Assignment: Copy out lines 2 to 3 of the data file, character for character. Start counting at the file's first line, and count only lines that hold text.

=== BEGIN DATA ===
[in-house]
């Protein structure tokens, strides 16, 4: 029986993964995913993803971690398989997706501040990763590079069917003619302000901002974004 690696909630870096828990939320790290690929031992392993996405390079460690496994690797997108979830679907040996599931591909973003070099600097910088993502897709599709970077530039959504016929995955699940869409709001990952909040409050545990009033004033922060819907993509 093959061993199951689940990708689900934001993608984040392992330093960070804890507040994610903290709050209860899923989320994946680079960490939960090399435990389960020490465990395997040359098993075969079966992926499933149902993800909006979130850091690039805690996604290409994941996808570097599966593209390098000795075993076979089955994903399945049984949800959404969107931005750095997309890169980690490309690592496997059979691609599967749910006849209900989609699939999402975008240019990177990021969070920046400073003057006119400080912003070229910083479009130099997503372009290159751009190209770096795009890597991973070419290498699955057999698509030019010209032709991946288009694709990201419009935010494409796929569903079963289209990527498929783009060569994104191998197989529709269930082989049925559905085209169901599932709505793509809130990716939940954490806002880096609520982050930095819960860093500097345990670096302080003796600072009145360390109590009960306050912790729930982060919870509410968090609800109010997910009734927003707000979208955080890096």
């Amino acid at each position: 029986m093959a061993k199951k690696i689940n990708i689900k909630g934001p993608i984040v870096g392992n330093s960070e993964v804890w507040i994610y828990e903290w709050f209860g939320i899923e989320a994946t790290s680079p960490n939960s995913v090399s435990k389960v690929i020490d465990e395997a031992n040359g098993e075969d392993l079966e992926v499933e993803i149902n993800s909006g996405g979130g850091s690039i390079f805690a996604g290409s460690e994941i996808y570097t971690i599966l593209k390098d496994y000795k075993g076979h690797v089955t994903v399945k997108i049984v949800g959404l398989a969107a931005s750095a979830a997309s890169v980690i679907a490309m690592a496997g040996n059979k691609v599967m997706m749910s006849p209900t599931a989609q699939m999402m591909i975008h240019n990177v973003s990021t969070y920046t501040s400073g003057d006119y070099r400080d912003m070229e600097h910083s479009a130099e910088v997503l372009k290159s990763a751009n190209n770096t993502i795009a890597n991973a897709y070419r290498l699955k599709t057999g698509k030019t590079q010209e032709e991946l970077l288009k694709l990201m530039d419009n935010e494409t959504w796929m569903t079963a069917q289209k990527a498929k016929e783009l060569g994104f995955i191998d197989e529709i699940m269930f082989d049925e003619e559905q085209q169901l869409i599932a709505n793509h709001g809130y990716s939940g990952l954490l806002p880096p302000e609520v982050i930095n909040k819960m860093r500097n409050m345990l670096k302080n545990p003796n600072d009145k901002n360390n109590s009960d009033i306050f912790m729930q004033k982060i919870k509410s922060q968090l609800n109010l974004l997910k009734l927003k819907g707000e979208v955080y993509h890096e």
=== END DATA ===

């Protein structure tokens, strides 16, 4: 029986993964995913993803971690398989997706501040990763590079069917003619302000901002974004 690696909630870096828990939320790290690929031992392993996405390079460690496994690797997108979830679907040996599931591909973003070099600097910088993502897709599709970077530039959504016929995955699940869409709001990952909040409050545990009033004033922060819907993509 093959061993199951689940990708689900934001993608984040392992330093960070804890507040994610903290709050209860899923989320994946680079960490939960090399435990389960020490465990395997040359098993075969079966992926499933149902993800909006979130850091690039805690996604290409994941996808570097599966593209390098000795075993076979089955994903399945049984949800959404969107931005750095997309890169980690490309690592496997059979691609599967749910006849209900989609699939999402975008240019990177990021969070920046400073003057006119400080912003070229910083479009130099997503372009290159751009190209770096795009890597991973070419290498699955057999698509030019010209032709991946288009694709990201419009935010494409796929569903079963289209990527498929783009060569994104191998197989529709269930082989049925559905085209169901599932709505793509809130990716939940954490806002880096609520982050930095819960860093500097345990670096302080003796600072009145360390109590009960306050912790729930982060919870509410968090609800109010997910009734927003707000979208955080890096």
């Amino acid at each position: 029986m093959a061993k199951k690696i689940n990708i689900k909630g934001p993608i984040v870096g392992n330093s960070e993964v804890w507040i994610y828990e903290w709050f209860g939320i899923e989320a994946t790290s680079p960490n939960s995913v090399s435990k389960v690929i020490d465990e395997a031992n040359g098993e075969d392993l079966e992926v499933e993803i149902n993800s909006g996405g979130g850091s690039i390079f805690a996604g290409s460690e994941i996808y570097t971690i599966l593209k390098d496994y000795k075993g076979h690797v089955t994903v399945k997108i049984v949800g959404l398989a969107a931005s750095a979830a997309s890169v980690i679907a490309m690592a496997g040996n059979k691609v599967m997706m749910s006849p209900t599931a989609q699939m999402m591909i975008h240019n990177v973003s990021t969070y920046t501040s400073g003057d006119y070099r400080d912003m070229e600097h910083s479009a130099e910088v997503l372009k290159s990763a751009n190209n770096t993502i795009a890597n991973a897709y070419r290498l699955k599709t057999g698509k030019t590079q010209e032709e991946l970077l288009k694709l990201m530039d419009n935010e494409t959504w796929m569903t079963a069917q289209k990527a498929k016929e783009l060569g994104f995955i191998d197989e529709i699940m269930f082989d049925e003619e559905q085209q169901l869409i599932a709505n793509h709001g809130y990716s939940g990952l954490l806002p880096p302000e609520v982050i930095n909040k819960m860093r500097n409050m345990l670096k302080n545990p003796n600072d009145k901002n360390n109590s009960d009033i306050f912790m729930q004033k982060i919870k509410s922060q968090l609800n109010l974004l997910k009734l927003k819907g707000e979208v955080y993509h890096e």